Almost half of food plants are vegetatively propagated including four of the ten most economically important species worldwide.
Currently, we know very little about vegetative crop history - for example, how long they have been cultivated, and where – because vegetative tissues rarely preserve in the archaeological record. Ethiopia is potentially Africa's most important centre of crop diversity, characterised by both the evolution and domestication of multiple vegetative species.
This project focuses especially on the major food security crop enset, or Ethiopian "false banana" (Ensete ventricosum), a tree-like perennial banana relative, building on extensive existing research on this crop at Kew.
Enset supports some of the densest populations in sub-Saharan Africa and is the staple for 20 million people. It is cultivated over a wide elevational range and ecological gradients, exists at very high biomass densities, and has a deep cultural association with multiple ethnic groups. As such enset offers an ideal model for studying long-term adaptation, diversification, and interaction with culture.
Our interdisciplinary approach will integrate archaeological, ethnohistoric, genomic and biogeographical information to reveal the long term development and diversification of enset. We also have a multi-layered temporal approach, that will connect modern diversity, recent changes, and the deep time antiquity of enset cultivation.
Our main objective is to test whether landrace patterning is primarily evolved through - (i) Environmental adaptation - meaning that crop diversity is generated through adaptation to environmental diversity such as cooler and drier locations; (ii) Cultural mechanisms - for example management traditions and variety preferences such as taste, or (iii) The antiquity of exploitation - in other words, enset could be most diverse where it has been cultivated the longest.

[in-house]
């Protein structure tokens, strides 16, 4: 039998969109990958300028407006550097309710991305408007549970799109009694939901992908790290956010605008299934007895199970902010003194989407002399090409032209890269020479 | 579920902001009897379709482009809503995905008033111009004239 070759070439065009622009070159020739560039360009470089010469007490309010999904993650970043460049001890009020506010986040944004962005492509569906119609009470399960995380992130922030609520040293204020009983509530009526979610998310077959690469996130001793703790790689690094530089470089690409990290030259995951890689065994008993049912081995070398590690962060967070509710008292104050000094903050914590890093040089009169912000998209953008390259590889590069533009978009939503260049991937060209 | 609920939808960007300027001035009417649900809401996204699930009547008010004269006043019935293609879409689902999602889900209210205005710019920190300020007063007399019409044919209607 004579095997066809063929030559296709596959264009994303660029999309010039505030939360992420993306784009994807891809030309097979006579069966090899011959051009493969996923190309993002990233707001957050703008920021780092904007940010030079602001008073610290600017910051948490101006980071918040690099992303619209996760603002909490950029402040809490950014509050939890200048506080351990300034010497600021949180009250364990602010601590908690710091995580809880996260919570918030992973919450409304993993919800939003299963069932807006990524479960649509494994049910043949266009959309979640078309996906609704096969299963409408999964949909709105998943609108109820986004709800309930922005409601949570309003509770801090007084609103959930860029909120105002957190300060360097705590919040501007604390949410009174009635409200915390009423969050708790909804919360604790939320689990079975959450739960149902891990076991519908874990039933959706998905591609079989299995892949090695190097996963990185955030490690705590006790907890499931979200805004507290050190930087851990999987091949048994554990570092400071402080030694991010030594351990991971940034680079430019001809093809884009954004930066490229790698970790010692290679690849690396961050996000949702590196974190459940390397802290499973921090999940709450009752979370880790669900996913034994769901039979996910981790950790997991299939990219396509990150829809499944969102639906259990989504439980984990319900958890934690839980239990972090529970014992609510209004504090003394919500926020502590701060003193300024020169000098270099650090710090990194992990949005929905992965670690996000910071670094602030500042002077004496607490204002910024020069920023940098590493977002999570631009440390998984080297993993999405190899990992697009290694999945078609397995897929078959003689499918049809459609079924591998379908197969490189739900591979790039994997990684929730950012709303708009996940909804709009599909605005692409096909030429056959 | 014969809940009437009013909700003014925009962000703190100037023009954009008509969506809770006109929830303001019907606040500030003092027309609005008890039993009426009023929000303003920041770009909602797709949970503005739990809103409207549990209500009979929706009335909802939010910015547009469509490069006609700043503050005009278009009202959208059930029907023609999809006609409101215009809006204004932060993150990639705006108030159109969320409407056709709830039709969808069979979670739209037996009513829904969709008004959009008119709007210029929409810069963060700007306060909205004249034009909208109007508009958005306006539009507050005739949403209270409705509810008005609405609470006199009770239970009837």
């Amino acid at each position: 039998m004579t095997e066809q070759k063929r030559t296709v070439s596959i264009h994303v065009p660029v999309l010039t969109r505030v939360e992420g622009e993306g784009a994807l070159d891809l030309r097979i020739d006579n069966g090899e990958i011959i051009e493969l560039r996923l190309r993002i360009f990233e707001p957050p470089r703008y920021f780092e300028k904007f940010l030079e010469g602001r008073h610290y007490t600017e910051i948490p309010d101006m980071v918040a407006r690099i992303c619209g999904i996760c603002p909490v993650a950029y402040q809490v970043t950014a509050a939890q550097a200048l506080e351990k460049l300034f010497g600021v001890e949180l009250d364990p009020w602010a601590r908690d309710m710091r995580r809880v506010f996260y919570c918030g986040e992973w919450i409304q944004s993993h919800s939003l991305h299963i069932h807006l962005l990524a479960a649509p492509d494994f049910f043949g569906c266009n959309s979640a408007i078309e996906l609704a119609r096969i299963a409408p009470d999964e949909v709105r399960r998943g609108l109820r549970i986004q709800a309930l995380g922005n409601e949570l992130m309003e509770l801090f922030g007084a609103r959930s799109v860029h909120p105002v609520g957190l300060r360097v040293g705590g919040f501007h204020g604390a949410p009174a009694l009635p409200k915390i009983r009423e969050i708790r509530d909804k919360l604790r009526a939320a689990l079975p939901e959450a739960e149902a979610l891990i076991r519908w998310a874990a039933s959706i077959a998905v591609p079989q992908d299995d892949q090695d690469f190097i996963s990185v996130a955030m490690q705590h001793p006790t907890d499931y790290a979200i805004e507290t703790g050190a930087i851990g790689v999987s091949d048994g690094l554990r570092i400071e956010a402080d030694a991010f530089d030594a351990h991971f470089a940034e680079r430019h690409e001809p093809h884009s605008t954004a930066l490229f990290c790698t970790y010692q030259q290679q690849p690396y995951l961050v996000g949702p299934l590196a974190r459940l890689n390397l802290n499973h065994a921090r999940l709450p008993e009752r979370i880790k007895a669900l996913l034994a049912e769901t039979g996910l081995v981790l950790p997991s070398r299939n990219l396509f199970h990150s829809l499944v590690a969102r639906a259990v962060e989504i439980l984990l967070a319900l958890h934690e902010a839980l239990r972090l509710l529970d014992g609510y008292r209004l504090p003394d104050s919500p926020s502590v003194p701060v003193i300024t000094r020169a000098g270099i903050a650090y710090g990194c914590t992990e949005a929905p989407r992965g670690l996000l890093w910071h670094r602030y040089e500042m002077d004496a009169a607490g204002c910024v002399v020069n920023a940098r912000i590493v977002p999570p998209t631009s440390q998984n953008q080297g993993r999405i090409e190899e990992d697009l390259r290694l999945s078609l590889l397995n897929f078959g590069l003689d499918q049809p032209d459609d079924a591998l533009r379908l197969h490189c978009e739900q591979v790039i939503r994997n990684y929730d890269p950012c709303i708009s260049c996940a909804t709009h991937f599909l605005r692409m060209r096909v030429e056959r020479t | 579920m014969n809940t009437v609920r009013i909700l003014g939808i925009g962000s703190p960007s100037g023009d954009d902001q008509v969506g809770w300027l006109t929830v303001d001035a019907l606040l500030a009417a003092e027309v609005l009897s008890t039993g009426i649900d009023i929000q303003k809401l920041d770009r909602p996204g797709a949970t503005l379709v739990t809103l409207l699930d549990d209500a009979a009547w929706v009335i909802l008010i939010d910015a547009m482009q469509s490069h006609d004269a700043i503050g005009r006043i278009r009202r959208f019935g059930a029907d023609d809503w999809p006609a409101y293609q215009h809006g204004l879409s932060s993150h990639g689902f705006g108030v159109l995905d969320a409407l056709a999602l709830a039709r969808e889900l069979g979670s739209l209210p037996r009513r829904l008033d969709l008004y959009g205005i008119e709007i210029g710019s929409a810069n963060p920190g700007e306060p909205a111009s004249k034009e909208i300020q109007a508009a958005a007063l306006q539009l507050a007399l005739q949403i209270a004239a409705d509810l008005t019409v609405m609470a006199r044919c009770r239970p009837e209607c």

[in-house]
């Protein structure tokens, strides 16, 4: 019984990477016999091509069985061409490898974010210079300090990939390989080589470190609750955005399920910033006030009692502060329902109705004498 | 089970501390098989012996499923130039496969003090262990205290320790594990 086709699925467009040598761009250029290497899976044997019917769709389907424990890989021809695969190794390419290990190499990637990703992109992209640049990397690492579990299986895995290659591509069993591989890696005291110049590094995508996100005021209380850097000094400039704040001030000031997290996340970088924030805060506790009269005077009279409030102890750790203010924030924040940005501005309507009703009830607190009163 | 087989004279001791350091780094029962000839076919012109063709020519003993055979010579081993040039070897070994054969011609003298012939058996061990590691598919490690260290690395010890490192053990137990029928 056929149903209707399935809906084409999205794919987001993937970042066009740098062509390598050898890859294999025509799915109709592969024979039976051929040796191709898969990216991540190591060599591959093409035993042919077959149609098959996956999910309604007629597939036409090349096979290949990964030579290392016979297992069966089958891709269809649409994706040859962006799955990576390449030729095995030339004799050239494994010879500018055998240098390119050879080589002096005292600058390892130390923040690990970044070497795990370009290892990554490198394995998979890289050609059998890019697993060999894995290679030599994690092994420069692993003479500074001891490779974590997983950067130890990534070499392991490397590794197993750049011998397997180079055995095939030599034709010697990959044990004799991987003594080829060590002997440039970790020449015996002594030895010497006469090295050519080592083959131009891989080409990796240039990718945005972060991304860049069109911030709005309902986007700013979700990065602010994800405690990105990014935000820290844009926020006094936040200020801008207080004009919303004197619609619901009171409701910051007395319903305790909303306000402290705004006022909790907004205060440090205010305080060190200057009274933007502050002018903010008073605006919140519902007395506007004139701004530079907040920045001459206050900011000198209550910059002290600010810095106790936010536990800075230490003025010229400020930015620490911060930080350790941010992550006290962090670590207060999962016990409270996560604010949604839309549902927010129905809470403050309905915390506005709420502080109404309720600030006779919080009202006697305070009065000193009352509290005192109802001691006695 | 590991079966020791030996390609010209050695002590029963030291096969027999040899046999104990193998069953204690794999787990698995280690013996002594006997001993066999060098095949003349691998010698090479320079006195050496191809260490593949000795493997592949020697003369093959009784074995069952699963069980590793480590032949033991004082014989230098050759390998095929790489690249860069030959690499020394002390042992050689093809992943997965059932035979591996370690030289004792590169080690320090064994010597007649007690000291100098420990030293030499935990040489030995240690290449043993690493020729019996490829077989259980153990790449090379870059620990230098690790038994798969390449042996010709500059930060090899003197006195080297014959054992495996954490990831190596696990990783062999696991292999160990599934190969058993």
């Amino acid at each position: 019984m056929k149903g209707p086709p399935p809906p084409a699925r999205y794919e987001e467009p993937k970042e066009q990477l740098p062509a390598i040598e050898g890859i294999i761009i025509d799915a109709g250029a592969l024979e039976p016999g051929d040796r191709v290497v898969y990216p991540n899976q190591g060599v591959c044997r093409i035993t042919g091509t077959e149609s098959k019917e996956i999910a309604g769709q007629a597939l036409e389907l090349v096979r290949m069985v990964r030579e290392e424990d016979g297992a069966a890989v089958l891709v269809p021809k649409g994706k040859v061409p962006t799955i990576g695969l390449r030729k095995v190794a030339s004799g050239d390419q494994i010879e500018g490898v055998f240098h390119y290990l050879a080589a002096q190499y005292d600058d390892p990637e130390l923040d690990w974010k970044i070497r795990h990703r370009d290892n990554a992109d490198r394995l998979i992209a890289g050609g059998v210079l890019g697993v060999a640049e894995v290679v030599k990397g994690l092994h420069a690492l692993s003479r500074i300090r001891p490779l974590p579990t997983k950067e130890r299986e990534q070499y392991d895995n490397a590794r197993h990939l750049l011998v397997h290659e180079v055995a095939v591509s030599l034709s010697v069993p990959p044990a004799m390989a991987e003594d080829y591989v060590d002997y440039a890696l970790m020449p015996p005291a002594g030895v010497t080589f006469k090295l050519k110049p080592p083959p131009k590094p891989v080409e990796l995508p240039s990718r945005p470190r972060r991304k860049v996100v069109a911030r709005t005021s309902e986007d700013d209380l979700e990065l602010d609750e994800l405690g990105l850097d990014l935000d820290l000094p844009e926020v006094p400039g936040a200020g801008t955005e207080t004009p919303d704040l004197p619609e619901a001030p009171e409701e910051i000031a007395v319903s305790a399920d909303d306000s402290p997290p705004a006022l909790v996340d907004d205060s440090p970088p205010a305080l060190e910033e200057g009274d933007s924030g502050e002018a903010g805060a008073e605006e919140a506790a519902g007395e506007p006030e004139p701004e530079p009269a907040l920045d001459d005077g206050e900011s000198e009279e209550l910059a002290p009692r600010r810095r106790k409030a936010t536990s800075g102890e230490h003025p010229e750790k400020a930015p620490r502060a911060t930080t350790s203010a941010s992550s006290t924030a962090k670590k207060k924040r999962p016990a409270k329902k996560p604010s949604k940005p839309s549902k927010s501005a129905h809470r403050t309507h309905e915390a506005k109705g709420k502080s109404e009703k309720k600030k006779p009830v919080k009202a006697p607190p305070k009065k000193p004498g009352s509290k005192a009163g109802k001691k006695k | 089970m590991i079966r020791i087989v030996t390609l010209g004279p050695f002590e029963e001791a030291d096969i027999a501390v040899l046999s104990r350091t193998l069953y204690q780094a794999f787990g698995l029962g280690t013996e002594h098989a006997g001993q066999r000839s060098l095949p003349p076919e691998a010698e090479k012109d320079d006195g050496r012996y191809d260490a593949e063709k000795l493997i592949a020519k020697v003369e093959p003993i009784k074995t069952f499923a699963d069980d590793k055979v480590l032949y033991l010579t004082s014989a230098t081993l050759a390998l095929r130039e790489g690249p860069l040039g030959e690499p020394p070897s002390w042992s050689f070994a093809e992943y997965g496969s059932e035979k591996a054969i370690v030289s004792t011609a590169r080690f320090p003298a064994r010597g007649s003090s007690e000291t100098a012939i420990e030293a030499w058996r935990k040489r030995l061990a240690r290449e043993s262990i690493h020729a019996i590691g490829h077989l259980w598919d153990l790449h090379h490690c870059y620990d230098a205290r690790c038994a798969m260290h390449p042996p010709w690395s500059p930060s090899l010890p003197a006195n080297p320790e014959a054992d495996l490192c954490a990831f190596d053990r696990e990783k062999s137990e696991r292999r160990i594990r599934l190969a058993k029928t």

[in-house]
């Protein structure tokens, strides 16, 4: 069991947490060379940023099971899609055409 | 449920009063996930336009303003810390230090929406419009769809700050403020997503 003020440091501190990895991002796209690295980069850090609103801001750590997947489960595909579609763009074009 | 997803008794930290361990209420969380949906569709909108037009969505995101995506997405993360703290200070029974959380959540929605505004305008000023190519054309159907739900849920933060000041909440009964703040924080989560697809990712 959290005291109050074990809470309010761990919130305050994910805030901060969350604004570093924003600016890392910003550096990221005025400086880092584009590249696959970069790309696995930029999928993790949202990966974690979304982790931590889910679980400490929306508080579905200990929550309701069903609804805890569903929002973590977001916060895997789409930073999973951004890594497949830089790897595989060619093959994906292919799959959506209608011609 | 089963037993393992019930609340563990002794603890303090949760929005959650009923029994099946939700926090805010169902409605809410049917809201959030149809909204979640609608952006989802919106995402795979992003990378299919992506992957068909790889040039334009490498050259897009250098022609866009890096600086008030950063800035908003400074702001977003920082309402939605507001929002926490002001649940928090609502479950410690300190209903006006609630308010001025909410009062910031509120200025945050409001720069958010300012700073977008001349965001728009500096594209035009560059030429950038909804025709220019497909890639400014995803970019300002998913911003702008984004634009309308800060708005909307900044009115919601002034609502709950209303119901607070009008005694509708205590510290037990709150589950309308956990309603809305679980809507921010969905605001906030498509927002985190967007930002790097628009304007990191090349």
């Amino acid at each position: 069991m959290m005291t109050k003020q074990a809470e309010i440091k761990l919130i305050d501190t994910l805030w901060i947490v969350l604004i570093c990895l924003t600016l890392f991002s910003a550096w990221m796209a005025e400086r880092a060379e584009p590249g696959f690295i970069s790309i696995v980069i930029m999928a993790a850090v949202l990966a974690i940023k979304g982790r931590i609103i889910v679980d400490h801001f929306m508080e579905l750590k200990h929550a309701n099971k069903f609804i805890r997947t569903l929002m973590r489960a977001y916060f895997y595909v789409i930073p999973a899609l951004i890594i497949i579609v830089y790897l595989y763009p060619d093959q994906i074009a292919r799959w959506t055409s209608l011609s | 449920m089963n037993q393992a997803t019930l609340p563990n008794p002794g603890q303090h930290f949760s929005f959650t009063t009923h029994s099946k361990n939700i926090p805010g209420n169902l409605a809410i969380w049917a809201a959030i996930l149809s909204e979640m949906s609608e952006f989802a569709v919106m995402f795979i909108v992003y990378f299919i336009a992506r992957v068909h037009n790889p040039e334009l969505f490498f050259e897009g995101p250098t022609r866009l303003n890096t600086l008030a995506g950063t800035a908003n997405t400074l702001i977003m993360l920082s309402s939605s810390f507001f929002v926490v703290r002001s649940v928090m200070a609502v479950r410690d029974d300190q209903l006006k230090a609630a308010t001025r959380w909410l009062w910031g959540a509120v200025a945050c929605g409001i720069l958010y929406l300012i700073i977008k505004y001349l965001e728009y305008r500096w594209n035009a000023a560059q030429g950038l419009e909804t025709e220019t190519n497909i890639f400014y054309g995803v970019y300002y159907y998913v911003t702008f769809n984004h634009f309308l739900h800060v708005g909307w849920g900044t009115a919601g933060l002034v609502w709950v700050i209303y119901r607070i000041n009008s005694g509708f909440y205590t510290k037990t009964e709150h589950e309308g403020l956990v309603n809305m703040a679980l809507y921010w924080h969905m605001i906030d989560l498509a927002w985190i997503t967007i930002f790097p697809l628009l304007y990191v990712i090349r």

Long-term evidence for enset in agriculture will come from key archaeological sequences, collected across a series of sites in the Ethiopian Highlands, and being processed by partners in Ethiopia, USA and Germany. The PI Dorian Fuller, and team will develop new methods to refine the methods to interpret these remains by undertaking a comparative study of phytoliths (silica microfossils that can exist within certain plant cells) considered against phylogenetic position and potential plasticity due to growth environment. This will also be complemented by analysis of charred food remains recovered from macrobotanical assemblages using methods developed at UCL.
At Kew, we will develop additional lines of evidence by building a dated phylogenetic tree using DNA data from ~ 900 contemporary landraces.
These data will provide new hypotheses to explore archaeologically in terms of the cultural and adaptational history of this crop. Ethnobotanical fieldwork across different cultural regions in the southwestern highlands will query the extent to which agricultural and cultural changes in recent decades have altered patterns of local landrace diversity, uses and relative importance. Accounting for these changes aims to help us distinguish the influence of recent agricultural and cultural changes from long term historical patterns.
This research addresses key issues at the interface of indigenous agrobiodiversity and its role in future resilience to climate change, through better understanding rates of knowledge and landrace loss, as well as drivers of change.
The project will create a better understanding of both the past development and future potential of vegeculture from a global perspective. Vegetative species are amongst the least studied 'orphan crops', with major knowledge gaps about their biology, cultivation, processing and domestication.
The project will specifically contribute to debates concerning food security and climate change resilience in the Ethiopian highland centre of diversity.